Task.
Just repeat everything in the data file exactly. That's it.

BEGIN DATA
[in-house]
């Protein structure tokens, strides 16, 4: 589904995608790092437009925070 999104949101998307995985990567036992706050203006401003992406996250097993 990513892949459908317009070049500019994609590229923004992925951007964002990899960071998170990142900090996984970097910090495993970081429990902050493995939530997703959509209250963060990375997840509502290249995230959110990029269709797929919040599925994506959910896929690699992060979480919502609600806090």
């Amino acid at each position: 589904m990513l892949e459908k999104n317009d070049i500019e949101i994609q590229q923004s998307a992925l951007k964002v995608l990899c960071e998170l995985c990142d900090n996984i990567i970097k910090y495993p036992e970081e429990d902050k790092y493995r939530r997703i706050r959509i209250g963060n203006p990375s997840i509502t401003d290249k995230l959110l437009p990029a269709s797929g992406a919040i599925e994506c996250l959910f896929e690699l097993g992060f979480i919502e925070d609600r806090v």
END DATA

[in-house]
């Protein structure tokens, strides 16, 4: 589904995608790092437009925070 999104949101998307995985990567036992706050203006401003992406996250097993 990513892949459908317009070049500019994609590229923004992925951007964002990899960071998170990142900090996984970097910090495993970081429990902050493995939530997703959509209250963060990375997840509502290249995230959110990029269709797929919040599925994506959910896929690699992060979480919502609600806090």
């Amino acid at each position: 589904m990513l892949e459908k999104n317009d070049i500019e949101i994609q590229q923004s998307a992925l951007k964002v995608l990899c960071e998170l995985c990142d900090n996984i990567i970097k910090y495993p036992e970081e429990d902050k790092y493995r939530r997703i706050r959509i209250g963060n203006p990375s997840i509502t401003d290249k995230l959110l437009p990029a269709s797929g992406a919040i599925e994506c996250l959910f896929e690699l097993g992060f979480i919502e925070d609600r806090v």